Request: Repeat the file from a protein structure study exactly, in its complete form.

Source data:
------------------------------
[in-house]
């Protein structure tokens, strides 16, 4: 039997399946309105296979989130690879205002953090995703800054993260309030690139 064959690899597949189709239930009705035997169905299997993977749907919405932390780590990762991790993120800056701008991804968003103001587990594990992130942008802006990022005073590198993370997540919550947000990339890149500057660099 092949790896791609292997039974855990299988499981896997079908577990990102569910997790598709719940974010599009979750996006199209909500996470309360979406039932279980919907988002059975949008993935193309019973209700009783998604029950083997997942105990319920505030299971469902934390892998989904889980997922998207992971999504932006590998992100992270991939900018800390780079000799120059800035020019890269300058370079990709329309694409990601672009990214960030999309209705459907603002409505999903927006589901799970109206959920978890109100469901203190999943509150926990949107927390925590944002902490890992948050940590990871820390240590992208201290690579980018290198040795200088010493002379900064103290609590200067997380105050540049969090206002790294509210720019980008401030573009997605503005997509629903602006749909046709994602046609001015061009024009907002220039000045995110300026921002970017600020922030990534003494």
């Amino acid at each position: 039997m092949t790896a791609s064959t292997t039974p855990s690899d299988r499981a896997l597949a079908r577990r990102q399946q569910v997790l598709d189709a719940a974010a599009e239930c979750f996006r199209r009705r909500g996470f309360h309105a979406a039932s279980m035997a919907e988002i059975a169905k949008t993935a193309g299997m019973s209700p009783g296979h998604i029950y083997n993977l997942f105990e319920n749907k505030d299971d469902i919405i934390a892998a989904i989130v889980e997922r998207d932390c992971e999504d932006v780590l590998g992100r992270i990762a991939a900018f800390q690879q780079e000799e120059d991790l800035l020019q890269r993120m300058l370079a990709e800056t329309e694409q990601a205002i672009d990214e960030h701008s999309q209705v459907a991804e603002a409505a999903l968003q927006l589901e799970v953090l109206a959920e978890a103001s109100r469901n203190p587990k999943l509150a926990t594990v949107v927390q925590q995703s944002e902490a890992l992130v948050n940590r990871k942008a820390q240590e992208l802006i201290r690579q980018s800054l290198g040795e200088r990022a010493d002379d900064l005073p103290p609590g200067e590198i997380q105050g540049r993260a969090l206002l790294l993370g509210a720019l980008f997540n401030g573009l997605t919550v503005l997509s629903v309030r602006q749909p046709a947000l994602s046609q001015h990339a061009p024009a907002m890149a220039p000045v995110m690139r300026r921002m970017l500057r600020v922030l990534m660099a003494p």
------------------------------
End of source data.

[in-house]
């Protein structure tokens, strides 16, 4: 039997399946309105296979989130690879205002953090995703800054993260309030690139 064959690899597949189709239930009705035997169905299997993977749907919405932390780590990762991790993120800056701008991804968003103001587990594990992130942008802006990022005073590198993370997540919550947000990339890149500057660099 092949790896791609292997039974855990299988499981896997079908577990990102569910997790598709719940974010599009979750996006199209909500996470309360979406039932279980919907988002059975949008993935193309019973209700009783998604029950083997997942105990319920505030299971469902934390892998989904889980997922998207992971999504932006590998992100992270991939900018800390780079000799120059800035020019890269300058370079990709329309694409990601672009990214960030999309209705459907603002409505999903927006589901799970109206959920978890109100469901203190999943509150926990949107927390925590944002902490890992948050940590990871820390240590992208201290690579980018290198040795200088010493002379900064103290609590200067997380105050540049969090206002790294509210720019980008401030573009997605503005997509629903602006749909046709994602046609001015061009024009907002220039000045995110300026921002970017600020922030990534003494």
């Amino acid at each position: 039997m092949t790896a791609s064959t292997t039974p855990s690899d299988r499981a896997l597949a079908r577990r990102q399946q569910v997790l598709d189709a719940a974010a599009e239930c979750f996006r199209r009705r909500g996470f309360h309105a979406a039932s279980m035997a919907e988002i059975a169905k949008t993935a193309g299997m019973s209700p009783g296979h998604i029950y083997n993977l997942f105990e319920n749907k505030d299971d469902i919405i934390a892998a989904i989130v889980e997922r998207d932390c992971e999504d932006v780590l590998g992100r992270i990762a991939a900018f800390q690879q780079e000799e120059d991790l800035l020019q890269r993120m300058l370079a990709e800056t329309e694409q990601a205002i672009d990214e960030h701008s999309q209705v459907a991804e603002a409505a999903l968003q927006l589901e799970v953090l109206a959920e978890a103001s109100r469901n203190p587990k999943l509150a926990t594990v949107v927390q925590q995703s944002e902490a890992l992130v948050n940590r990871k942008a820390q240590e992208l802006i201290r690579q980018s800054l290198g040795e200088r990022a010493d002379d900064l005073p103290p609590g200067e590198i997380q105050g540049r993260a969090l206002l790294l993370g509210a720019l980008f997540n401030g573009l997605t919550v503005l997509s629903v309030r602006q749909p046709a947000l994602s046609q001015h990339a061009p024009a907002m890149a220039p000045v995110m690139r300026r921002m970017l500057r600020v922030l990534m660099a003494p």